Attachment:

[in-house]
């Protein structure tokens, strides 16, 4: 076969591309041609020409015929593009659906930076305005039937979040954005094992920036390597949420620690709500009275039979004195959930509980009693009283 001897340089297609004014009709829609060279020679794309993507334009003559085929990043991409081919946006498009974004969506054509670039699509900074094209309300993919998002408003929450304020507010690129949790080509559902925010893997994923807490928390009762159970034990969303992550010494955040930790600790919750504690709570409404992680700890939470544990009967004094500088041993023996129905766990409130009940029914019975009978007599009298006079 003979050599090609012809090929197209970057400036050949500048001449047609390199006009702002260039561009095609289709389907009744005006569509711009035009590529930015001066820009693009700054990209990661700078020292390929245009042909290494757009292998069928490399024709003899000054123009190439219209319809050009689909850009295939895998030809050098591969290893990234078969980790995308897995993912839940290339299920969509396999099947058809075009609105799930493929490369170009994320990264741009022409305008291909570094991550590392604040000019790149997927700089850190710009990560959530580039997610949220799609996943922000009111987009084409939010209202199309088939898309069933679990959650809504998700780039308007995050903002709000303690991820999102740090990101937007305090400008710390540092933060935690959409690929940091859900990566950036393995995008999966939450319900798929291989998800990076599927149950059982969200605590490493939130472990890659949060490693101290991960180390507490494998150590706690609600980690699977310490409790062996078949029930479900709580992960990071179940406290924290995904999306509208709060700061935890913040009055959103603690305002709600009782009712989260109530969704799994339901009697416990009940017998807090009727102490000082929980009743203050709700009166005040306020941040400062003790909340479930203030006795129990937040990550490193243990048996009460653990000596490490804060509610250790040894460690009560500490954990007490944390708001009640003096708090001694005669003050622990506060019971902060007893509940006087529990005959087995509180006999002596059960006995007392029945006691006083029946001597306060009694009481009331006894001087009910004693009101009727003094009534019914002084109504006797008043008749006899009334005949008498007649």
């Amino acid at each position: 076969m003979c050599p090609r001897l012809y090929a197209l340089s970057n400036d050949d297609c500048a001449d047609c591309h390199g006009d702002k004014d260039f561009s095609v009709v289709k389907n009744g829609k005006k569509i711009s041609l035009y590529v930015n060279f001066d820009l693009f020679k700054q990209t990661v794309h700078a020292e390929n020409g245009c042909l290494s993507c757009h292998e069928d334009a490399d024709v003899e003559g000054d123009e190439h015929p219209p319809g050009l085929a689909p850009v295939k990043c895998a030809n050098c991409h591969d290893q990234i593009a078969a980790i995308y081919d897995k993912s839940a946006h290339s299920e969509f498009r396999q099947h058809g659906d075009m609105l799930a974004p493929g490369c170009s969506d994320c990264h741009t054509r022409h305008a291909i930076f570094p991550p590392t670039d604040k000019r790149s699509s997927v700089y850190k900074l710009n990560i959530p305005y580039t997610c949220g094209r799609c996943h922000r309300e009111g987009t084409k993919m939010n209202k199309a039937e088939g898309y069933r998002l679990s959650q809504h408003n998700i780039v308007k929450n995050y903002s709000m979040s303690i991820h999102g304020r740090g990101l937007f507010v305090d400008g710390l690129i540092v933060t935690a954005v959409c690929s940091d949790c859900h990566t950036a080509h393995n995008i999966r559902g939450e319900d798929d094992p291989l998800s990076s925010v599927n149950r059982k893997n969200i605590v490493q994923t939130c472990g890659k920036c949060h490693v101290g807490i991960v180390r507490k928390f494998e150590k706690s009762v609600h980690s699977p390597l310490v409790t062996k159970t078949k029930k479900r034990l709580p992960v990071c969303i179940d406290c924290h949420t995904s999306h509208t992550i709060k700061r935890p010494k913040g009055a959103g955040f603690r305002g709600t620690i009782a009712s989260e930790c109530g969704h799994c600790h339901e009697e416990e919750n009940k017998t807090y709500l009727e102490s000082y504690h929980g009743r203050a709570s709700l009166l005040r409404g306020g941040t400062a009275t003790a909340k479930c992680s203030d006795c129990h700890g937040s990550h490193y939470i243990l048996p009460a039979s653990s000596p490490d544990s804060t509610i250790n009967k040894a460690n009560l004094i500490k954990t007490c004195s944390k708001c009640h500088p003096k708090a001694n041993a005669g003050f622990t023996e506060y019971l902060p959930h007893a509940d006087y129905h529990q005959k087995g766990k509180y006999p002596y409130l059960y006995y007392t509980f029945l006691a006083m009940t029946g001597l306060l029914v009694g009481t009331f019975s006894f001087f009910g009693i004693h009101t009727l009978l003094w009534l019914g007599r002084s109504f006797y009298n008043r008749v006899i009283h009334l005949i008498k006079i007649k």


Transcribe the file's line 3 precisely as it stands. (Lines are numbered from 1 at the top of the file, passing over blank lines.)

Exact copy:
């Amino acid at each position: 076969m003979c050599p090609r001897l012809y090929a197209l340089s970057n400036d050949d297609c500048a001449d047609c591309h390199g006009d702002k004014d260039f561009s095609v009709v289709k389907n009744g829609k005006k569509i711009s041609l035009y590529v930015n060279f001066d820009l693009f020679k700054q990209t990661v794309h700078a020292e390929n020409g245009c042909l290494s993507c757009h292998e069928d334009a490399d024709v003899e003559g000054d123009e190439h015929p219209p319809g050009l085929a689909p850009v295939k990043c895998a030809n050098c991409h591969d290893q990234i593009a078969a980790i995308y081919d897995k993912s839940a946006h290339s299920e969509f498009r396999q099947h058809g659906d075009m609105l799930a974004p493929g490369c170009s969506d994320c990264h741009t054509r022409h305008a291909i930076f570094p991550p590392t670039d604040k000019r790149s699509s997927v700089y850190k900074l710009n990560i959530p305005y580039t997610c949220g094209r799609c996943h922000r309300e009111g987009t084409k993919m939010n209202k199309a039937e088939g898309y069933r998002l679990s959650q809504h408003n998700i780039v308007k929450n995050y903002s709000m979040s303690i991820h999102g304020r740090g990101l937007f507010v305090d400008g710390l690129i540092v933060t935690a954005v959409c690929s940091d949790c859900h990566t950036a080509h393995n995008i999966r559902g939450e319900d798929d094992p291989l998800s990076s925010v599927n149950r059982k893997n969200i605590v490493q994923t939130c472990g890659k920036c949060h490693v101290g807490i991960v180390r507490k928390f494998e150590k706690s009762v609600h980690s699977p390597l310490v409790t062996k159970t078949k029930k479900r034990l709580p992960v990071c969303i179940d406290c924290h949420t995904s999306h509208t992550i709060k700061r935890p010494k913040g009055a959103g955040f603690r305002g709600t620690i009782a009712s989260e930790c109530g969704h799994c600790h339901e009697e416990e919750n009940k017998t807090y709500l009727e102490s000082y504690h929980g009743r203050a709570s709700l009166l005040r409404g306020g941040t400062a009275t003790a909340k479930c992680s203030d006795c129990h700890g937040s990550h490193y939470i243990l048996p009460a039979s653990s000596p490490d544990s804060t509610i250790n009967k040894a460690n009560l004094i500490k954990t007490c004195s944390k708001c009640h500088p003096k708090a001694n041993a005669g003050f622990t023996e506060y019971l902060p959930h007893a509940d006087y129905h529990q005959k087995g766990k509180y006999p002596y409130l059960y006995y007392t509980f029945l006691a006083m009940t029946g001597l306060l029914v009694g009481t009331f019975s006894f001087f009910g009693i004693h009101t009727l009978l003094w009534l019914g007599r002084s109504f006797y009298n008043r008749v006899i009283h009334l005949i008498k006079i007649k």